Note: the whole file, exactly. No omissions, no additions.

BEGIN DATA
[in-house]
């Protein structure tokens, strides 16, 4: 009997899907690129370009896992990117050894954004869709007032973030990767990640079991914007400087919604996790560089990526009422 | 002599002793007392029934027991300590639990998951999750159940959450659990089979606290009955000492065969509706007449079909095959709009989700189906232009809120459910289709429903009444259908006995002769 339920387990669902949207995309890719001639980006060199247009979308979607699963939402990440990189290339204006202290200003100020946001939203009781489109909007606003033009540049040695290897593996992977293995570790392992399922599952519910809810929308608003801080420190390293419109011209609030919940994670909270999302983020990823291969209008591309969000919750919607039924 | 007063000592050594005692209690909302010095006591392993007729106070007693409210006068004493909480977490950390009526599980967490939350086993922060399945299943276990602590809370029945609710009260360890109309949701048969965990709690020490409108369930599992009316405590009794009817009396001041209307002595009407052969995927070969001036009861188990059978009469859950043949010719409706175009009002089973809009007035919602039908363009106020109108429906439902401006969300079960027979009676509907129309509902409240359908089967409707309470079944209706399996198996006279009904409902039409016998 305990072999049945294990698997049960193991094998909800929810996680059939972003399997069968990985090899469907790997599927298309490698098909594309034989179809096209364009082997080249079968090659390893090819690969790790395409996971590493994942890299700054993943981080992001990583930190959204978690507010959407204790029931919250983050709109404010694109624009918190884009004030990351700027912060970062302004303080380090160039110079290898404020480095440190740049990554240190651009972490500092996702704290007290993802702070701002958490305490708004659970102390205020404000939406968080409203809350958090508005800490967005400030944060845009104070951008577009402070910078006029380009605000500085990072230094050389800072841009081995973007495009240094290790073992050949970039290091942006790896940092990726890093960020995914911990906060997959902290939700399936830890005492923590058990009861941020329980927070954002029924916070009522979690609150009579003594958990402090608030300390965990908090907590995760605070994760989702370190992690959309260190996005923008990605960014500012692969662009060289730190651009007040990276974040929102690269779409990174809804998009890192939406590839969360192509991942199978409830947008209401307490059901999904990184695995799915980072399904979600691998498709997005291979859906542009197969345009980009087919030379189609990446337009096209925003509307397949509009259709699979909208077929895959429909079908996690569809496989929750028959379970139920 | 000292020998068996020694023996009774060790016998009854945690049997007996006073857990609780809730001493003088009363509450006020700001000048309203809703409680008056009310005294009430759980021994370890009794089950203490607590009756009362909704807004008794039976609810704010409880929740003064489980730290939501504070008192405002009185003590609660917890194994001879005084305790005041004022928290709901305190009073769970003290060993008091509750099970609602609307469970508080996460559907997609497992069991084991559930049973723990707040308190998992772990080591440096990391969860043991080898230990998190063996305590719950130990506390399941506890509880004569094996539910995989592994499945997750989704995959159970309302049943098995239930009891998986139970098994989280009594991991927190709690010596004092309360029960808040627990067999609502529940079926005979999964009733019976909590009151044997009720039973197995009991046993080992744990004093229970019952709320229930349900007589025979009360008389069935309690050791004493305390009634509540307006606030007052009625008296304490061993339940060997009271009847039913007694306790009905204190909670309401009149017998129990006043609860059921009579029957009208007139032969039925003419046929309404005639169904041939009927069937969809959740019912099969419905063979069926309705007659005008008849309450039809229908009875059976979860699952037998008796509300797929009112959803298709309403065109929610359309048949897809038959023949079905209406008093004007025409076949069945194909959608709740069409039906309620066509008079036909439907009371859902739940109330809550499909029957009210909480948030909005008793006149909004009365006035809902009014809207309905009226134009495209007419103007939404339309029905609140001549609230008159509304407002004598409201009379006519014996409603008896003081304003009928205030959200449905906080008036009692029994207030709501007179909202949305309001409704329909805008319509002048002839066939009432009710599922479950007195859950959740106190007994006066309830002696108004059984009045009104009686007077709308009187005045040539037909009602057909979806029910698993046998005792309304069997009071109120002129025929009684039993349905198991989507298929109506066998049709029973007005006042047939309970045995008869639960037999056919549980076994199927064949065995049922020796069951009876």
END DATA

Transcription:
[in-house]
């Protein structure tokens, strides 16, 4: 009997899907690129370009896992990117050894954004869709007032973030990767990640079991914007400087919604996790560089990526009422 | 002599002793007392029934027991300590639990998951999750159940959450659990089979606290009955000492065969509706007449079909095959709009989700189906232009809120459910289709429903009444259908006995002769 339920387990669902949207995309890719001639980006060199247009979308979607699963939402990440990189290339204006202290200003100020946001939203009781489109909007606003033009540049040695290897593996992977293995570790392992399922599952519910809810929308608003801080420190390293419109011209609030919940994670909270999302983020990823291969209008591309969000919750919607039924 | 007063000592050594005692209690909302010095006591392993007729106070007693409210006068004493909480977490950390009526599980967490939350086993922060399945299943276990602590809370029945609710009260360890109309949701048969965990709690020490409108369930599992009316405590009794009817009396001041209307002595009407052969995927070969001036009861188990059978009469859950043949010719409706175009009002089973809009007035919602039908363009106020109108429906439902401006969300079960027979009676509907129309509902409240359908089967409707309470079944209706399996198996006279009904409902039409016998 305990072999049945294990698997049960193991094998909800929810996680059939972003399997069968990985090899469907790997599927298309490698098909594309034989179809096209364009082997080249079968090659390893090819690969790790395409996971590493994942890299700054993943981080992001990583930190959204978690507010959407204790029931919250983050709109404010694109624009918190884009004030990351700027912060970062302004303080380090160039110079290898404020480095440190740049990554240190651009972490500092996702704290007290993802702070701002958490305490708004659970102390205020404000939406968080409203809350958090508005800490967005400030944060845009104070951008577009402070910078006029380009605000500085990072230094050389800072841009081995973007495009240094290790073992050949970039290091942006790896940092990726890093960020995914911990906060997959902290939700399936830890005492923590058990009861941020329980927070954002029924916070009522979690609150009579003594958990402090608030300390965990908090907590995760605070994760989702370190992690959309260190996005923008990605960014500012692969662009060289730190651009007040990276974040929102690269779409990174809804998009890192939406590839969360192509991942199978409830947008209401307490059901999904990184695995799915980072399904979600691998498709997005291979859906542009197969345009980009087919030379189609990446337009096209925003509307397949509009259709699979909208077929895959429909079908996690569809496989929750028959379970139920 | 000292020998068996020694023996009774060790016998009854945690049997007996006073857990609780809730001493003088009363509450006020700001000048309203809703409680008056009310005294009430759980021994370890009794089950203490607590009756009362909704807004008794039976609810704010409880929740003064489980730290939501504070008192405002009185003590609660917890194994001879005084305790005041004022928290709901305190009073769970003290060993008091509750099970609602609307469970508080996460559907997609497992069991084991559930049973723990707040308190998992772990080591440096990391969860043991080898230990998190063996305590719950130990506390399941506890509880004569094996539910995989592994499945997750989704995959159970309302049943098995239930009891998986139970098994989280009594991991927190709690010596004092309360029960808040627990067999609502529940079926005979999964009733019976909590009151044997009720039973197995009991046993080992744990004093229970019952709320229930349900007589025979009360008389069935309690050791004493305390009634509540307006606030007052009625008296304490061993339940060997009271009847039913007694306790009905204190909670309401009149017998129990006043609860059921009579029957009208007139032969039925003419046929309404005639169904041939009927069937969809959740019912099969419905063979069926309705007659005008008849309450039809229908009875059976979860699952037998008796509300797929009112959803298709309403065109929610359309048949897809038959023949079905209406008093004007025409076949069945194909959608709740069409039906309620066509008079036909439907009371859902739940109330809550499909029957009210909480948030909005008793006149909004009365006035809902009014809207309905009226134009495209007419103007939404339309029905609140001549609230008159509304407002004598409201009379006519014996409603008896003081304003009928205030959200449905906080008036009692029994207030709501007179909202949305309001409704329909805008319509002048002839066939009432009710599922479950007195859950959740106190007994006066309830002696108004059984009045009104009686007077709308009187005045040539037909009602057909979806029910698993046998005792309304069997009071109120002129025929009684039993349905198991989507298929109506066998049709029973007005006042047939309970045995008869639960037999056919549980076994199927064949065995049922020796069951009876």